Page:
On the Street in Tokyo

After breakfast I procured my JR Rail Pass and found the connection from Tokyo Station to Ueno Station with surprising ease. I disembark and walk north alongside the overhead tracks on the station’s east side toward my hotel in Asakusa. Situated near the intersection of two major thoroughfares–Kototoi-dori and Kokusai-dori–I should be able to find it. If it takes longer than the guidebook’s ambiguous instructions to use the north exit and walk 12 minutes from the station, it will be good exercise. Bonus: It’s a glorious day.

The street’s dun facade is tired and faded. None of Tokyo’s stylish city-chic evident in this older part of the city.  Across the way, under a tree to my left a homeless man with his back to me is stripped to the waist. His freshly laundered shirt neatly pinned to a flimsy clothes-peg carousel hangs from a branch. A mirror hangs on another.  Using the laundry water in his blue plastic bowl, he shaves and washes his body. I feel an intruder walking uninvited through his living room.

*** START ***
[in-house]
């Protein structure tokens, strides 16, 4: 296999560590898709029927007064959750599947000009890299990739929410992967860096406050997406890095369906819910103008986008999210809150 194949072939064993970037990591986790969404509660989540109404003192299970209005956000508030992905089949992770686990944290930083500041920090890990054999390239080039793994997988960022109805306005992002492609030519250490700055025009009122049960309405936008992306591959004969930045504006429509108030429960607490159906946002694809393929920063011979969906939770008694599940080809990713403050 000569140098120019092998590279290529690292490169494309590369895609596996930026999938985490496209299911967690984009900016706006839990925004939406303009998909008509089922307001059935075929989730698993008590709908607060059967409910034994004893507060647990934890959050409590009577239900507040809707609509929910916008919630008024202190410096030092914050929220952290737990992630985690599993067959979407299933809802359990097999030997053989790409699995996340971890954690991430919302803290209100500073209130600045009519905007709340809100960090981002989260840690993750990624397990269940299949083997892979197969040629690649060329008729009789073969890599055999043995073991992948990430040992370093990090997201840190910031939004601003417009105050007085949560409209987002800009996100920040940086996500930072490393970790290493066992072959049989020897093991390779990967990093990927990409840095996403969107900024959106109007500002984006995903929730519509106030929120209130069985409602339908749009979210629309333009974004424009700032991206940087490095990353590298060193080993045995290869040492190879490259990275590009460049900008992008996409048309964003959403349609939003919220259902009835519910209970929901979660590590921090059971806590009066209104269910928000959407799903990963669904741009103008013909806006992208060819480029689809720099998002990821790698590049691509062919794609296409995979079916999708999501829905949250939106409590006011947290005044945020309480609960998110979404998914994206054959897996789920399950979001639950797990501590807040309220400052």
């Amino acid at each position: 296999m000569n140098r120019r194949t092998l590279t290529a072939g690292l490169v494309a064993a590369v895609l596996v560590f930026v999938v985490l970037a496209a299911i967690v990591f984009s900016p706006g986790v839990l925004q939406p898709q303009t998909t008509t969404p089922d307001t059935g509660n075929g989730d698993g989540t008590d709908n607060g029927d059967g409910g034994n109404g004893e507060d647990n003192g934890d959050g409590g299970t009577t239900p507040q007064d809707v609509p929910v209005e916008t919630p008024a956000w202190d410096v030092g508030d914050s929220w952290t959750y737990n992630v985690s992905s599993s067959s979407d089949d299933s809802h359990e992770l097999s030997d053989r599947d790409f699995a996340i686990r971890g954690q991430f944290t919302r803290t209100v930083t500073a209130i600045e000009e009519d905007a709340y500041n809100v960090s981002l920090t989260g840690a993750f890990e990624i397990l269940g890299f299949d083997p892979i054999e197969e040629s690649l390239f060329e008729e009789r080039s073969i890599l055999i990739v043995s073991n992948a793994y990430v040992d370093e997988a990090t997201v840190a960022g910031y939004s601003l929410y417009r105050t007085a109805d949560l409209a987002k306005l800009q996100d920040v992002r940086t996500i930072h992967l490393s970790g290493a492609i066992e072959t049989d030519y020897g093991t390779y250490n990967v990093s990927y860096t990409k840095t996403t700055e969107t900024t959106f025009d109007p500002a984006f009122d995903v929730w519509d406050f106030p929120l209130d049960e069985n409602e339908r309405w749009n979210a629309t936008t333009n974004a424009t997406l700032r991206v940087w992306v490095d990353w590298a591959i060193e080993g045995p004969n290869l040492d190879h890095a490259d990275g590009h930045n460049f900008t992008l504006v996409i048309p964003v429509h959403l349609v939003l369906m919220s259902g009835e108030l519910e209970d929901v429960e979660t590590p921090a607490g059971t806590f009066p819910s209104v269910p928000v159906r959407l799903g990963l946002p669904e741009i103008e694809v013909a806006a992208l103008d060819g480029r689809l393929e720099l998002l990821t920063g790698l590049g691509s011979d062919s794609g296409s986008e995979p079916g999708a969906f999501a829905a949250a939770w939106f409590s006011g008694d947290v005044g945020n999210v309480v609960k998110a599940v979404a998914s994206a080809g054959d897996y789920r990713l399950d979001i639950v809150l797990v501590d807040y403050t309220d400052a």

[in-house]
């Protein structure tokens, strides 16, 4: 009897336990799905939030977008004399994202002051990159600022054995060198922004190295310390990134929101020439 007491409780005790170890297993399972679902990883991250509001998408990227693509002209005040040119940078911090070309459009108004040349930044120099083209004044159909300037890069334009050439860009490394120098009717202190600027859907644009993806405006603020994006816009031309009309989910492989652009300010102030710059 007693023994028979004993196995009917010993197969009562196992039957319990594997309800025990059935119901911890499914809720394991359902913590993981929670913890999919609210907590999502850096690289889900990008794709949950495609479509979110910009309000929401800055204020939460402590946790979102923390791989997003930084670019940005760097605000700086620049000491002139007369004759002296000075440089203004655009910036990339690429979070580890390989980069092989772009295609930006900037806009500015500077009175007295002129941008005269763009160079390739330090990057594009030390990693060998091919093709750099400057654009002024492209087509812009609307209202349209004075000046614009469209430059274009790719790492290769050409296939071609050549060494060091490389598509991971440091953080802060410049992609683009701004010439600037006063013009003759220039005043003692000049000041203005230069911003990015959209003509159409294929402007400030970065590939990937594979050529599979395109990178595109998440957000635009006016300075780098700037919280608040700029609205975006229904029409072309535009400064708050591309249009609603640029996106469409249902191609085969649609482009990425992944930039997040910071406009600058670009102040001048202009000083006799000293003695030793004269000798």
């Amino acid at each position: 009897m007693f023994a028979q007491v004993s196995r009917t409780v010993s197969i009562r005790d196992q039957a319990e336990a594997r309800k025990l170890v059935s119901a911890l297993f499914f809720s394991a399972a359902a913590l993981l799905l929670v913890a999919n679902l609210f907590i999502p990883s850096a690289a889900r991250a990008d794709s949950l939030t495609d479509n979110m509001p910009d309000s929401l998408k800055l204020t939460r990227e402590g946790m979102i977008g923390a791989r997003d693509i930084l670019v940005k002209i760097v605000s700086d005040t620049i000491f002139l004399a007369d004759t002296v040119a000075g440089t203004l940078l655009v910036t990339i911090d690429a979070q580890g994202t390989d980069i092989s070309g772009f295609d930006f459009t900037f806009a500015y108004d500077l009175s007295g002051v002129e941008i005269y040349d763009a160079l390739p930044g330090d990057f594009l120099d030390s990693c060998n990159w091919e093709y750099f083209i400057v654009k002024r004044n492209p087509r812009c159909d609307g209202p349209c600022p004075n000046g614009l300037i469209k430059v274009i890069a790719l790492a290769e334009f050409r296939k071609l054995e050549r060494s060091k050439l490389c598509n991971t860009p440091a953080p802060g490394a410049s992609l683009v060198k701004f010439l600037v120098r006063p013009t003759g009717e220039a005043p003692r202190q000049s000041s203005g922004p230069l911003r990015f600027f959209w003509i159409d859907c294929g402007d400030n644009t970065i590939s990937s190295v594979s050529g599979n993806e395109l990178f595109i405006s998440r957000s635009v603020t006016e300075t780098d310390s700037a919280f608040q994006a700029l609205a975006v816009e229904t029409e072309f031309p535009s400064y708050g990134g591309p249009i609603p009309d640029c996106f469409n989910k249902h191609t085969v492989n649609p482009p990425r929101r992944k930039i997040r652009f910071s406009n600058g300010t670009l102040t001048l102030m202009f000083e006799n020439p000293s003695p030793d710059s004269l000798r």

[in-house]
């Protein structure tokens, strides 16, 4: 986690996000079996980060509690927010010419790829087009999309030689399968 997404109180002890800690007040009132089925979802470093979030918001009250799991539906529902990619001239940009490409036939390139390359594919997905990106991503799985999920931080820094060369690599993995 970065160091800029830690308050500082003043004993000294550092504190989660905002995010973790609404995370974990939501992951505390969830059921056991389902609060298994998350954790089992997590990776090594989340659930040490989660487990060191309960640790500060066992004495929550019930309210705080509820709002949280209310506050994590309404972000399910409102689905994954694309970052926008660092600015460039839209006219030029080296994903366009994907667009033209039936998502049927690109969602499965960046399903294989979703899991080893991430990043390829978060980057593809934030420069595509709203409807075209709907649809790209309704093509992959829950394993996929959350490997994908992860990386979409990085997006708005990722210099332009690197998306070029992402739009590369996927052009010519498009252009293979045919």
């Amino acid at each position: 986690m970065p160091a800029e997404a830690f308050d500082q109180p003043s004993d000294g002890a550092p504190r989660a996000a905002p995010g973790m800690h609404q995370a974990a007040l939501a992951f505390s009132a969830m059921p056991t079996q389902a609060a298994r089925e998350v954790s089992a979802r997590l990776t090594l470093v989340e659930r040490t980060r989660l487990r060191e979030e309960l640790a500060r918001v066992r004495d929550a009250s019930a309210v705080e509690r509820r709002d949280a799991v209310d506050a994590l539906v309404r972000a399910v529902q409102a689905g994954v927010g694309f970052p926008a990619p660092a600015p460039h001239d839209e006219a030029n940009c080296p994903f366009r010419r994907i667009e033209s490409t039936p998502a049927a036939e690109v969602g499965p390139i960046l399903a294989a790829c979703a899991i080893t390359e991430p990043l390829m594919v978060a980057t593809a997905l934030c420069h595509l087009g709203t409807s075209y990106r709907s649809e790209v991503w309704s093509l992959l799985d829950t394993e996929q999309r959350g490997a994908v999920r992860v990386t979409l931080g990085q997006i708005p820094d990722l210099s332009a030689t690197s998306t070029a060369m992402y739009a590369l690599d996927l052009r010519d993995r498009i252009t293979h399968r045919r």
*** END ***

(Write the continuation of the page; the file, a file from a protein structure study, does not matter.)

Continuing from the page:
I wonder about him. In elementary school did he push up his hand with ardour thinking he had the right answer? Or did he sit sullenly, always an outsider? What dreams did he once have? What life-arc placed him here on the street with passersby to witness his ablutions?

How much does either of us matter to the wider world? Both of us single souls among millions. Both of us alone. Both of us—though in very different ways—homeless in Tokyo.

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